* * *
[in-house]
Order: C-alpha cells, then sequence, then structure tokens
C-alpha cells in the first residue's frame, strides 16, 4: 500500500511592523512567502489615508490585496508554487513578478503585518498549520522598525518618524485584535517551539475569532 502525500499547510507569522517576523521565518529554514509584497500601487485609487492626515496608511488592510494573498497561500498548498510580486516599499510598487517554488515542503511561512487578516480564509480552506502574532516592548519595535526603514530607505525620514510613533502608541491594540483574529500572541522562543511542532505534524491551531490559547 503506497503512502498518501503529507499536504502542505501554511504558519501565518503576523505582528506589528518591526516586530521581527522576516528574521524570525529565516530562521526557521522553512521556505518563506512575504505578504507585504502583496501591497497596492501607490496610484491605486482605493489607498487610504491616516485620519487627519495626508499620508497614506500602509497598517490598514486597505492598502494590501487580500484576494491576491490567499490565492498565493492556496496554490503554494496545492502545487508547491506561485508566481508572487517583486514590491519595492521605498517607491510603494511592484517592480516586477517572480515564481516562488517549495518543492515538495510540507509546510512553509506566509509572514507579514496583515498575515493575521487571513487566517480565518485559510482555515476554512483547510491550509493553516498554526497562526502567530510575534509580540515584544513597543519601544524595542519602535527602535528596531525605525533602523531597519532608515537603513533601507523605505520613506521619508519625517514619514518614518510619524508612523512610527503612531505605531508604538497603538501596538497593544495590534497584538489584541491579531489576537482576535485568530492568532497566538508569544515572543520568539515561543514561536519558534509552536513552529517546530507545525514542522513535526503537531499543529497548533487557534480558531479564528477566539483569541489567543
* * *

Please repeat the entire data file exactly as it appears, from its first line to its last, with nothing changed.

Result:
[in-house]
Order: C-alpha cells, then sequence, then structure tokens
C-alpha cells in the first residue's frame, strides 16, 4: 500500500511592523512567502489615508490585496508554487513578478503585518498549520522598525518618524485584535517551539475569532 502525500499547510507569522517576523521565518529554514509584497500601487485609487492626515496608511488592510494573498497561500498548498510580486516599499510598487517554488515542503511561512487578516480564509480552506502574532516592548519595535526603514530607505525620514510613533502608541491594540483574529500572541522562543511542532505534524491551531490559547 503506497503512502498518501503529507499536504502542505501554511504558519501565518503576523505582528506589528518591526516586530521581527522576516528574521524570525529565516530562521526557521522553512521556505518563506512575504505578504507585504502583496501591497497596492501607490496610484491605486482605493489607498487610504491616516485620519487627519495626508499620508497614506500602509497598517490598514486597505492598502494590501487580500484576494491576491490567499490565492498565493492556496496554490503554494496545492502545487508547491506561485508566481508572487517583486514590491519595492521605498517607491510603494511592484517592480516586477517572480515564481516562488517549495518543492515538495510540507509546510512553509506566509509572514507579514496583515498575515493575521487571513487566517480565518485559510482555515476554512483547510491550509493553516498554526497562526502567530510575534509580540515584544513597543519601544524595542519602535527602535528596531525605525533602523531597519532608515537603513533601507523605505520613506521619508519625517514619514518614518510619524508612523512610527503612531505605531508604538497603538501596538497593544495590534497584538489584541491579531489576537482576535485568530492568532497566538508569544515572543520568539515561543514561536519558534509552536513552529517546530507545525514542522513535526503537531499543529497548533487557534480558531479564528477566539483569541489567543